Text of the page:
Residents of Apo-Dutse community in Abuja Municipal Area Council (AMAC) have complained of lack of drugs at the primary health care centre and have called on government to come to their aid.
A visit to the health centre showed that most people who were attended to at the centre took their prescriptions to patent medicine stores.
They called on the federal government to come to their aid by making drugs available to enable them enjoy good health care services.
A panel beater in the community, Ismaila Yakubu said when his second son suffered typhoid; he had to take him to Wuse General Hospital for treatment.
Yakubu who is a father of five said the primary health care centre in the community does not have drugs.
"When my son was ill, we took him to Wuse General Hospital so that tests could be carried out and the hospital told us that he had typhoid. I thought it was malaria when he was treated, he regained his health."
He lamented that if drugs were available and the clinic was equipped, he would not have had to spend so much on the treatment of his son.
Yakubu stressed the need for government to understand the needs of the people, stressing that this was the only way those at the grassroots would enjoy the dividends of democracy.
Mrs. Cecilia Iliya, a widow and mother of four, said she had to source money from the little savings she had when two of her daughters had chicken pox recently.
Iliya, a petty trader, said the prescribed drugs were not available at the centre, hence the need to go elsewhere for treatment.
She said that government should understand its functions, and this must include the provision of basic health care for its people.
Although the signpost at the entrance of the centre stated that routine immunisation was available, the residents insisted that the centre does not have adequate personnel for immunisation services.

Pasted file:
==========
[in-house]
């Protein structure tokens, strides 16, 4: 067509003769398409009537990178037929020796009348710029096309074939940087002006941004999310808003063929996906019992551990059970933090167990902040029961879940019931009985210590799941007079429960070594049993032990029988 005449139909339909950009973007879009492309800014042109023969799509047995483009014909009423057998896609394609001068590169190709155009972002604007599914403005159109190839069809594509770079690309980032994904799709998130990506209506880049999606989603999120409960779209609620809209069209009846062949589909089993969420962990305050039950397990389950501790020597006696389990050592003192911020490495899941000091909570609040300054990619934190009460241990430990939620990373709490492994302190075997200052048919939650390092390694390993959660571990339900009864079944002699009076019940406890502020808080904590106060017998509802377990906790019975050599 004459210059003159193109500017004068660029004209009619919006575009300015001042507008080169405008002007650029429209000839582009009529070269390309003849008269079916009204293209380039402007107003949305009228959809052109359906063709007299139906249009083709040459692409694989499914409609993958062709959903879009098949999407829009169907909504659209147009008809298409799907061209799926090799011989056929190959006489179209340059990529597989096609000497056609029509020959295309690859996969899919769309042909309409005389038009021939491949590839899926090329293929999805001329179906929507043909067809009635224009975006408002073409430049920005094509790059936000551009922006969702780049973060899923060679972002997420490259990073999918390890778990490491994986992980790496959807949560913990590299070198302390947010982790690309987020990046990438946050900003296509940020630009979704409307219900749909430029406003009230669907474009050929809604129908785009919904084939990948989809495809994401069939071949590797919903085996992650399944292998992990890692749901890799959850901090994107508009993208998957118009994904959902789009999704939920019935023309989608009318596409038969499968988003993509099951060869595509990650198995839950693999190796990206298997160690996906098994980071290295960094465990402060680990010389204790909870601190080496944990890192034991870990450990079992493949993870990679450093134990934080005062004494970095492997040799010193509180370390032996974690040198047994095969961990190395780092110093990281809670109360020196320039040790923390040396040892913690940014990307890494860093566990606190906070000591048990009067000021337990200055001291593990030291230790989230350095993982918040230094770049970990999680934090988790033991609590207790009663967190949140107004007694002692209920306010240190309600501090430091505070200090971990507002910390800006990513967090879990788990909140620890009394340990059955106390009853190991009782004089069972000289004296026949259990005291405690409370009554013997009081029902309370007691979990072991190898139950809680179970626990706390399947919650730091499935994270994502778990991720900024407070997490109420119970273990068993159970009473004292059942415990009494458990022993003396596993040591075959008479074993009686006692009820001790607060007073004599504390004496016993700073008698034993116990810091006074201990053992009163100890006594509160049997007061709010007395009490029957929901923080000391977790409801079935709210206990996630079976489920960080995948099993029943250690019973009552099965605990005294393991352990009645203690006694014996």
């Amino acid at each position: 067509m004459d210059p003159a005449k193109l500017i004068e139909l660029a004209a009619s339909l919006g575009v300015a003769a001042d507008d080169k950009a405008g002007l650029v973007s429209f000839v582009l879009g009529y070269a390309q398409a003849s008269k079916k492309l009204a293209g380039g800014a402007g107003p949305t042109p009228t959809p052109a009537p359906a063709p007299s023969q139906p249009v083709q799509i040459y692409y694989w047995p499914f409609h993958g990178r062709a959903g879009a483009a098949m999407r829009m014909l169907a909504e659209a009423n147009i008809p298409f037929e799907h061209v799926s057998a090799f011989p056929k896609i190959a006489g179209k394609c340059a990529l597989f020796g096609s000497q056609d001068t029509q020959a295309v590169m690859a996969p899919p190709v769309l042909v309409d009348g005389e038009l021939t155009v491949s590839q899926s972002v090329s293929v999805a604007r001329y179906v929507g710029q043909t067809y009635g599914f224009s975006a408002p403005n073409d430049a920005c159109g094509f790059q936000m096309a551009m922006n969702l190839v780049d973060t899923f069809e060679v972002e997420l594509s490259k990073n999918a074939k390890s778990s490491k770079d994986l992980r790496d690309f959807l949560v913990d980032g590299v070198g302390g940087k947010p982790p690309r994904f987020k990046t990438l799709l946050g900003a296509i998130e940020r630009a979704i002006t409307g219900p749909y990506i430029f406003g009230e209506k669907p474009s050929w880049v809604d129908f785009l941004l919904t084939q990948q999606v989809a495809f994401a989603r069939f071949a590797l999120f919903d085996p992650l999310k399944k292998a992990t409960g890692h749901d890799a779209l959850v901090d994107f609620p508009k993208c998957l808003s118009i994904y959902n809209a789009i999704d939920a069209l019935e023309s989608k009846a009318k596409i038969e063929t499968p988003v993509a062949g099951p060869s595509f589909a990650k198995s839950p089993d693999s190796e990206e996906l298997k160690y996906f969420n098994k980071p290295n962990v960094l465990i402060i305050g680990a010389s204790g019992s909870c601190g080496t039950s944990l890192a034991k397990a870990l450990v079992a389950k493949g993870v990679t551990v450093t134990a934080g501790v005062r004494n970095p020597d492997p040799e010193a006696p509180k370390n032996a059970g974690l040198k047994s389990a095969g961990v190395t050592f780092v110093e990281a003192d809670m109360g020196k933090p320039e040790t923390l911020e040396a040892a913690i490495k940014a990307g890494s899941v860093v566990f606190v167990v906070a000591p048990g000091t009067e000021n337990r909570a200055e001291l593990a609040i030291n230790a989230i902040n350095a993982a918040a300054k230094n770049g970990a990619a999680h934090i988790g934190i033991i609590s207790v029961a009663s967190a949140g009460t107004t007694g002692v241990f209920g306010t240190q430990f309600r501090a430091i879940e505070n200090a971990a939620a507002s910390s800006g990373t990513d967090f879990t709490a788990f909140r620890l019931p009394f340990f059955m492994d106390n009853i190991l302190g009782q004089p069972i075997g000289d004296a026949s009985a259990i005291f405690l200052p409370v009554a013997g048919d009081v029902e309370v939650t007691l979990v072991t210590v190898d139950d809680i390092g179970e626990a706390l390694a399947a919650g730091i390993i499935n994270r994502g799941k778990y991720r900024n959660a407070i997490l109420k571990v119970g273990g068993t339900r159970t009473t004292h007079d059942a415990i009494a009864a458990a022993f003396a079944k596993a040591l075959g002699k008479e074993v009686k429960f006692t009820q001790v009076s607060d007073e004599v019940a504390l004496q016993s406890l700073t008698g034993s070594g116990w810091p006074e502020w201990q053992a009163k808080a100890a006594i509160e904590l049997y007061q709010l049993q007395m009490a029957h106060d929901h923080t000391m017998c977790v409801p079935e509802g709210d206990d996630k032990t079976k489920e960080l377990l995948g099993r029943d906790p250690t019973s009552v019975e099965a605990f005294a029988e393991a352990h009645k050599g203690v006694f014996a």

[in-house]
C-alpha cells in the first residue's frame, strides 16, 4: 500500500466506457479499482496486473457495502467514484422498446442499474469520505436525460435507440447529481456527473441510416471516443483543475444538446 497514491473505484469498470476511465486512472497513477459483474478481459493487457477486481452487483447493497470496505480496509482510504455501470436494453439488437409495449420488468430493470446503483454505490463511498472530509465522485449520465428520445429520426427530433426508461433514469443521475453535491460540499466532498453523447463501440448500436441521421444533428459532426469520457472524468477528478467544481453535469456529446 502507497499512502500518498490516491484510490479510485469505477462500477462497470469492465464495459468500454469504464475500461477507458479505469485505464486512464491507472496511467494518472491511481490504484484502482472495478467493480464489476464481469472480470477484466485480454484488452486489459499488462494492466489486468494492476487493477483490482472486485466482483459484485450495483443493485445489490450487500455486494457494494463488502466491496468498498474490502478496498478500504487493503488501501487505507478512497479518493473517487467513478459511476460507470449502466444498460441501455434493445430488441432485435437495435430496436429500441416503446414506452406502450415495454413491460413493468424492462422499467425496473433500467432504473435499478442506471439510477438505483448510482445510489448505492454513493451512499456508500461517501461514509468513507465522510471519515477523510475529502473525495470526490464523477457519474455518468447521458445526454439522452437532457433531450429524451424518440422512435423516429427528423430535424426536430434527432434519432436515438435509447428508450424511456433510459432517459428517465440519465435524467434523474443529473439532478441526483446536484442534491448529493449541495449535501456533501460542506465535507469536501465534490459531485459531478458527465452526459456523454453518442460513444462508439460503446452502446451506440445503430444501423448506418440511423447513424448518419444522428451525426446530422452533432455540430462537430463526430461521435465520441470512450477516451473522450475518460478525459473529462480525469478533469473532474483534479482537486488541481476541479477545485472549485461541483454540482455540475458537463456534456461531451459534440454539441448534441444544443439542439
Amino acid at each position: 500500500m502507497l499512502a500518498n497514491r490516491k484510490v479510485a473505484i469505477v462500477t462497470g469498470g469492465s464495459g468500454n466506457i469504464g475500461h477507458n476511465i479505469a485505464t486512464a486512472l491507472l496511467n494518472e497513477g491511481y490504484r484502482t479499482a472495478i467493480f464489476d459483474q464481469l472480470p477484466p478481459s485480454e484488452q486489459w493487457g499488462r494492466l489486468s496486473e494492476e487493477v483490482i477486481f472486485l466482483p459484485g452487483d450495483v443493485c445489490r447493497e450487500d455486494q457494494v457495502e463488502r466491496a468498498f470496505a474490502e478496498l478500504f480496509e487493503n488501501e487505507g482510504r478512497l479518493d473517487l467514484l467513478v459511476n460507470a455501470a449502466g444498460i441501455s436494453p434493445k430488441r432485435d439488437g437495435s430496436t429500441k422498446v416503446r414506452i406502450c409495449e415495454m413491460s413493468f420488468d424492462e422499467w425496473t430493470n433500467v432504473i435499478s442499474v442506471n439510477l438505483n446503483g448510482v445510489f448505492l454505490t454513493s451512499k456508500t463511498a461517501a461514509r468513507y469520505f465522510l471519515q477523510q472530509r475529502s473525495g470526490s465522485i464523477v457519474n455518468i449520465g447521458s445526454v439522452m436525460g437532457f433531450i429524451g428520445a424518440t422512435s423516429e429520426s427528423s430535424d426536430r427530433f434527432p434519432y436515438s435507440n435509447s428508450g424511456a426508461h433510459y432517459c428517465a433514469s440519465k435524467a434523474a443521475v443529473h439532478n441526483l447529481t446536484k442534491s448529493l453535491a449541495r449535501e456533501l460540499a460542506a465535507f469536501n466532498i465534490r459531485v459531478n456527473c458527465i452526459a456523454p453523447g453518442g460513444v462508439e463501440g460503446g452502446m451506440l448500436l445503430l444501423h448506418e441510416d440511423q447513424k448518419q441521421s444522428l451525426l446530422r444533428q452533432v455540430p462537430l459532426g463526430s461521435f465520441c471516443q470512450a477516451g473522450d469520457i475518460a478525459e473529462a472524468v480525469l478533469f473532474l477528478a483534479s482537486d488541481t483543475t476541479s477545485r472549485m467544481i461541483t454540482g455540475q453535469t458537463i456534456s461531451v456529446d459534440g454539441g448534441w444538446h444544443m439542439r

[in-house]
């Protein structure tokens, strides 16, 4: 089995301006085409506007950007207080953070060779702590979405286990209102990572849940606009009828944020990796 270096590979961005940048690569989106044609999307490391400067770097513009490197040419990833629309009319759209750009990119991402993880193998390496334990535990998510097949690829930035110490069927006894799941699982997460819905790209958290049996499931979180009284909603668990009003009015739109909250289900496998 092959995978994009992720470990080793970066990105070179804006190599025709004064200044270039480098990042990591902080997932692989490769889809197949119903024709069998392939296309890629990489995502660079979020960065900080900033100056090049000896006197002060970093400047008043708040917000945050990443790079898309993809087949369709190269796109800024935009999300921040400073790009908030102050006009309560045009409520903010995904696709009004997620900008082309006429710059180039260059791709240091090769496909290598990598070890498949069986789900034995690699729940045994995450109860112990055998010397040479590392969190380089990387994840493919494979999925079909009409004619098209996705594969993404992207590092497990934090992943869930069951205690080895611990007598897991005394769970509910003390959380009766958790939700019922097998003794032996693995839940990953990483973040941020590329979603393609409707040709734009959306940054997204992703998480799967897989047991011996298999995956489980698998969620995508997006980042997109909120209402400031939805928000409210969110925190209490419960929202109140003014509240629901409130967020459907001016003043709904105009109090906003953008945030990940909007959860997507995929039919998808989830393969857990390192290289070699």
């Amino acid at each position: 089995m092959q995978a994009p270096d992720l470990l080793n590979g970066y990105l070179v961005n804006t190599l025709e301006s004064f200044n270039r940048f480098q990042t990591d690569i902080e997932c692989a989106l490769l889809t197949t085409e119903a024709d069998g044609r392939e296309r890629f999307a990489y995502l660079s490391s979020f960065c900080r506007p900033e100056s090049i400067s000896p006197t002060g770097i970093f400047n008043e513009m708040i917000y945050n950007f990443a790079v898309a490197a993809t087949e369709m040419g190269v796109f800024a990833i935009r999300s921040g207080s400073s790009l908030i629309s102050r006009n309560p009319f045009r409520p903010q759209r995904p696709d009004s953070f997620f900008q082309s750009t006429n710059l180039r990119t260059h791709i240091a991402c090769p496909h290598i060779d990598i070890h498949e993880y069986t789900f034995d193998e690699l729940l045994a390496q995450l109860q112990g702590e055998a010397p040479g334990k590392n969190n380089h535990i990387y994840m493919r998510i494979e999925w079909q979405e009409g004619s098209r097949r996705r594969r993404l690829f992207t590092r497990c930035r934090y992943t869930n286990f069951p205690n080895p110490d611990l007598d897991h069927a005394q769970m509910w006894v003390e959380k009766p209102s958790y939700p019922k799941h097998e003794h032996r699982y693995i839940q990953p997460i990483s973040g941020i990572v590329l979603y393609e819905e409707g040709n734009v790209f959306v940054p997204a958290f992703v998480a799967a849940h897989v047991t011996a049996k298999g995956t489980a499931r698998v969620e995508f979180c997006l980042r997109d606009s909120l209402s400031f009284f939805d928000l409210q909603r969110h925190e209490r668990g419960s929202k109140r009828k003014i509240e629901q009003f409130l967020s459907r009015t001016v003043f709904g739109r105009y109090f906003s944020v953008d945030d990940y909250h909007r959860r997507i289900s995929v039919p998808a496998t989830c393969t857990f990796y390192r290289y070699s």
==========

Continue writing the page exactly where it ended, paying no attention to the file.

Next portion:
"When we come here to give our children immunisation, nobody to attend to us. There is only one nurse We have to wait for hours before being attended to.
"Sometimes, the drugs are not available. That is why most women prefer to go to Wuse," Mrs. Regina Aliyu, a mother of three, said.
She added that cost of transportation was the challenge, hence the need for government to provide the health care centre with adequate personnel and drugs.
In his response, a Community Health Essential Worker at the centre, Mr. Baba Jacob, said the clinic lacked nurses and doctors.
He said that drugs were also needed in the clinic, stressing that the ones they had were bought through the Drugs Revolving Funds (DRF).
"We don't have drugs in the store any longer; the little we are managing was got from DRF. We have to buy from them, which is the only alternative for now. We are calling on government, especially the chairman of the area council to come to our aid," he added.
He said that most women who registered for maternal care were asked to pay N200 for card and registration fee while those who required laboratory tests were referred to Wuse General Hospital.